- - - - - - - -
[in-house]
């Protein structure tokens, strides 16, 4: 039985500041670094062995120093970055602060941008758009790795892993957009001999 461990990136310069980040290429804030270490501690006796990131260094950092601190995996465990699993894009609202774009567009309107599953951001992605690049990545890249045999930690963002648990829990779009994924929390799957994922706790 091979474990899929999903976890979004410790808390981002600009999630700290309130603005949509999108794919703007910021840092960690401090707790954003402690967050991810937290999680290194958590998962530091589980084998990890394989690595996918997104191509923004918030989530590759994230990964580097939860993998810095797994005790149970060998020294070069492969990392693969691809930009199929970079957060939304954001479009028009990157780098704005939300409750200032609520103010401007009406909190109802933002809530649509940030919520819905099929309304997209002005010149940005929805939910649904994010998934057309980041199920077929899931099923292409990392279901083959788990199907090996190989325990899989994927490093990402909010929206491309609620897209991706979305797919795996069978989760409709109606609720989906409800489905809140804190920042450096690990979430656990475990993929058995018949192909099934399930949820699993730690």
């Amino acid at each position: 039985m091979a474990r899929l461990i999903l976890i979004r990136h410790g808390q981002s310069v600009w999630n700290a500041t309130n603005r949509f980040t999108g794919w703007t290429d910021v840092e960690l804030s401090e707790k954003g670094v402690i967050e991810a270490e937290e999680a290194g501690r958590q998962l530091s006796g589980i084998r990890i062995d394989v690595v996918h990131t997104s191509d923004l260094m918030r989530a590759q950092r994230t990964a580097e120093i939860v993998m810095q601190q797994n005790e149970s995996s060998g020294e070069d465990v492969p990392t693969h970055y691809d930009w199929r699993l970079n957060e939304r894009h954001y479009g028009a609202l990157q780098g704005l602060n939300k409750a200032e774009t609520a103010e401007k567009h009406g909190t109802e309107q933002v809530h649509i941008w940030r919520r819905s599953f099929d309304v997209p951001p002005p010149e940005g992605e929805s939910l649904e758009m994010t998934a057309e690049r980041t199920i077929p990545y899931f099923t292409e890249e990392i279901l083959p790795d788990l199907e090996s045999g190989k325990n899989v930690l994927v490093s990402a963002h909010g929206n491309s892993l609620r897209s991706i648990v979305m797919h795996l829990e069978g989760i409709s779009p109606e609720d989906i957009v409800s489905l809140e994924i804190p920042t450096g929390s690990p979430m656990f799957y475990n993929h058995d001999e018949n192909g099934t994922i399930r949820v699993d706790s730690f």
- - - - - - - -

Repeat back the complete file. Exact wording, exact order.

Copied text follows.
[in-house]
């Protein structure tokens, strides 16, 4: 039985500041670094062995120093970055602060941008758009790795892993957009001999 461990990136310069980040290429804030270490501690006796990131260094950092601190995996465990699993894009609202774009567009309107599953951001992605690049990545890249045999930690963002648990829990779009994924929390799957994922706790 091979474990899929999903976890979004410790808390981002600009999630700290309130603005949509999108794919703007910021840092960690401090707790954003402690967050991810937290999680290194958590998962530091589980084998990890394989690595996918997104191509923004918030989530590759994230990964580097939860993998810095797994005790149970060998020294070069492969990392693969691809930009199929970079957060939304954001479009028009990157780098704005939300409750200032609520103010401007009406909190109802933002809530649509940030919520819905099929309304997209002005010149940005929805939910649904994010998934057309980041199920077929899931099923292409990392279901083959788990199907090996190989325990899989994927490093990402909010929206491309609620897209991706979305797919795996069978989760409709109606609720989906409800489905809140804190920042450096690990979430656990475990993929058995018949192909099934399930949820699993730690």
């Amino acid at each position: 039985m091979a474990r899929l461990i999903l976890i979004r990136h410790g808390q981002s310069v600009w999630n700290a500041t309130n603005r949509f980040t999108g794919w703007t290429d910021v840092e960690l804030s401090e707790k954003g670094v402690i967050e991810a270490e937290e999680a290194g501690r958590q998962l530091s006796g589980i084998r990890i062995d394989v690595v996918h990131t997104s191509d923004l260094m918030r989530a590759q950092r994230t990964a580097e120093i939860v993998m810095q601190q797994n005790e149970s995996s060998g020294e070069d465990v492969p990392t693969h970055y691809d930009w199929r699993l970079n957060e939304r894009h954001y479009g028009a609202l990157q780098g704005l602060n939300k409750a200032e774009t609520a103010e401007k567009h009406g909190t109802e309107q933002v809530h649509i941008w940030r919520r819905s599953f099929d309304v997209p951001p002005p010149e940005g992605e929805s939910l649904e758009m994010t998934a057309e690049r980041t199920i077929p990545y899931f099923t292409e890249e990392i279901l083959p790795d788990l199907e090996s045999g190989k325990n899989v930690l994927v490093s990402a963002h909010g929206n491309s892993l609620r897209s991706i648990v979305m797919h795996l829990e069978g989760i409709s779009p109606e609720d989906i957009v409800s489905l809140e994924i804190p920042t450096g929390s690990p979430m656990f799957y475990n993929h058995d001999e018949n192909g099934t994922i399930r949820v699993d706790s730690f």